Country artist Sturgill Simpson is nothing if not incredibly ballsy, which he’s been known to prove time and again via social media. The latest example came today when the singer unleashed an uncensored tirade on his Facebook page dedicated to Nashville’s Music Row and their treatment of his hero, the late Merle Haggard. Included on Simpson’s shitlist is Garden & Gun, whose headquarters are in downtown Charleston.
Simpson, who was recently filmed performing with Stephen Colbert at a West Ashley Waffle House, began the post by pointing out Nashville’s sudden interest in “hitching their wagons” to Haggard now that the legend is gone. With the post, Simpson included this link from musicrow.com announcing that the Academy of Country Music Awards has created an award to celebrate Haggard’s legacy.
After also establishing that Haggard had long felt forgotten by Nashville and the world of country music before, Simpson revealed how he really feels about Garden & Gun. “While I’m venting about the unjust treatment of a bonafide American music legend, I should also add, if for no other reasons than sheer principal and to get the taste I’ve been choking back for months now out of my mouth, that Merle was supposed to be on the cover of Garden & Gun magazine’s big Country Music issue (along with myself) a few months back.”
He goes on to describe the day spent with journalist Matt Hendrickson and compliment the work of photographer David McClister, who shot Simpson and Haggard for two hours until the latter had to quit. He was recovering from a recent bout of double pneumonia.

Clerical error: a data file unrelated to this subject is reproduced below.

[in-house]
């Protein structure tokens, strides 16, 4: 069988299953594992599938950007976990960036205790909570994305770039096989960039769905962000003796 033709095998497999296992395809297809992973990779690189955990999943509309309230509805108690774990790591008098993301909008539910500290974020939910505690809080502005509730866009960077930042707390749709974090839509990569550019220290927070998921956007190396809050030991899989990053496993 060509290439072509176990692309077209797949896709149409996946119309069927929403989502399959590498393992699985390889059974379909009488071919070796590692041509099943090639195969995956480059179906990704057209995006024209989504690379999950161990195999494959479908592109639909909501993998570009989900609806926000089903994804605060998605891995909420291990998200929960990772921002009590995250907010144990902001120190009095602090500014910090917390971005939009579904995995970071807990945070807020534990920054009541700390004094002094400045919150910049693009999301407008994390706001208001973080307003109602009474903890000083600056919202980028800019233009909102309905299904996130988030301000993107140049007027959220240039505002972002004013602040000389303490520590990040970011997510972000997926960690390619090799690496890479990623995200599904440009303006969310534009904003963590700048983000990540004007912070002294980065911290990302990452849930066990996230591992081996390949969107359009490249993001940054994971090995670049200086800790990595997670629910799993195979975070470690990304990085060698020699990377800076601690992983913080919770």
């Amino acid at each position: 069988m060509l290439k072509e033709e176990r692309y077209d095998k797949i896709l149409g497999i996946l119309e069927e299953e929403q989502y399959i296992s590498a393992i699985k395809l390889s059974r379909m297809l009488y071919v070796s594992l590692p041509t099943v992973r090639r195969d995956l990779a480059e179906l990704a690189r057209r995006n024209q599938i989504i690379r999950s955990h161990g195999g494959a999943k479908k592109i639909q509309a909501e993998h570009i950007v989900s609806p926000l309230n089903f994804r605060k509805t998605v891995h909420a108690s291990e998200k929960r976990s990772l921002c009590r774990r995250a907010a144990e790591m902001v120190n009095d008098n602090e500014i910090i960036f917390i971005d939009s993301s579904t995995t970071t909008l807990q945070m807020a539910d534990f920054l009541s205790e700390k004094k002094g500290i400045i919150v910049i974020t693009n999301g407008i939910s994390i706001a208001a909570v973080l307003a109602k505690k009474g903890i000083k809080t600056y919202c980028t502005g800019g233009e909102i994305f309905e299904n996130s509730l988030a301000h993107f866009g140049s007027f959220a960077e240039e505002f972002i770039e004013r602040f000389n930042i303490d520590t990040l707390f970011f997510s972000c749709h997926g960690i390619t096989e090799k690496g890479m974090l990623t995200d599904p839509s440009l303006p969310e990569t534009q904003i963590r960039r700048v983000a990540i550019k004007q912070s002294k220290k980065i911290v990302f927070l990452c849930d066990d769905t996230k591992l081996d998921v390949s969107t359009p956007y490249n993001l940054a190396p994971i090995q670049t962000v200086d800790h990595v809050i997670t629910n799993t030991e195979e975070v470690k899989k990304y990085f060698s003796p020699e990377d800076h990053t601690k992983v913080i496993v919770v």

Simpson continues to critique Garden & Gun. “But then at the last minute, the magazine’s editor put Chris Stapleton on the cover without telling anyone until they had already gone to print. Don’t get me wrong, Chris had a great year and deserves a million magazine covers…but thats not the point.”
Simpson continues, “It’s about keeping your word and ethics. Chris also knows this as he called me personally to express his disgust at the situation. Dude’s a class act. The editor later claimed in a completely bullshit email apology to both Merle’s publicist and ours (Chris and I share the same publicist) that they didn’t get any good shots that day. David McClister. 2 hour shoot..no good photos..OK buddy,..whatever you say.”
Days after the magazine went to print with this truly special conversation between Haggard and Simpson, Haggard passed away due to complications from pneumonia — it was on April 6, his birthday.
Simpson concludes the post with this sentiment: “Some days, this town and this industry have a way of making we wish I could just go sit on Mars and build glass clocks.”
While we respect Simpson’s point, as a fellow media outlet, we have to also point out that, oftentimes, the same photo that may look incredible inside the publication may not work as a particularly dynamic cover shot. And sometimes, the best cover shot may determine the best cover story — it’s an issue that we understand and deal with weekly.
This is what Garden & Gun told us about the post: